This is the eleventh in a series of very brief reviews of 100 year old National Geographics.
The first of the three articles in this issue is a tour of the old provinces of France. A map of these provinces is on page 471 so the reader can follow the tour.
Photo courtesy of Philip Riviere.
It starts with Normandy and then goes counter-clockwise around the country to Picardy and finally into the interior of the country, briefly through Paris and ends in Touraine with its many chateaus.
The uniqueness of each province is discussed. Its people, architecture (including building material and style), history, and geography are all covered in this article which takes up the bulk of the magazine.
It must be noted that while the article itself does not touch on "The Great War", the captions to many of the photographs do.
Embedded in the middle of the article is a patch of 16 color photos. While a few are of France (one being reference in the article), the rest are scattered throughout Europe and the Middle East. They include photos of Italy, Switzerland, "The Land of the Mamelukes" (probably Iraq), Jerusalem, and, as mentioned, France.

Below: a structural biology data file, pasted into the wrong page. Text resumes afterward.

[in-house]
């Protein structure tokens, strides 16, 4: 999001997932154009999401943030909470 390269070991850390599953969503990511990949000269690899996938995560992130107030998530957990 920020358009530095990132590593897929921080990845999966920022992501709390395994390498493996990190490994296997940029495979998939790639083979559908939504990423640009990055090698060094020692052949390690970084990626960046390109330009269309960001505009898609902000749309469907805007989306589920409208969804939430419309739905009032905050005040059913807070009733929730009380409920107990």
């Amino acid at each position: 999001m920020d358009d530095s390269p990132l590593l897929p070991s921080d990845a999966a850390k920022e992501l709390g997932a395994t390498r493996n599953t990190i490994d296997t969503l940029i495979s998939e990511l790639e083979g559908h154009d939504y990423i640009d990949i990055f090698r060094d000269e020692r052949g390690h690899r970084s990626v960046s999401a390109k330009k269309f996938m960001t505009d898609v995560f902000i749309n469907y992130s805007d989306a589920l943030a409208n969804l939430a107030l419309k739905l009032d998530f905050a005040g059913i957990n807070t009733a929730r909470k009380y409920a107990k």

The second, albeit short, article is also about France but deals with its contributions to mankind. It starts with its history from the revolution through the reign of Napoleon III. It then goes on to discuss its contributions to literature including Descartes, Voltaire, Victor Hugo, and Alexander Dumas to name a few. Finally it discusses Frances contributions to science: Louis Pasteur's germ theory of disease and the many lives it has saved; and the "science of radio-activity" and its promise of almost unlimited energy.
The third, also short, article is about Switzerland, more specifically its citizen soldiers. The country's universal conscription into the cantons' (states') militias and the training in marksmanship beginning in childhood are but two of the aspects that assure the Swiss can maintain their freedom and their neutrality.
Thank you for this monthly installment.
Note: I just added a map referenced by the first article in this review. (Thanks again, Phil.)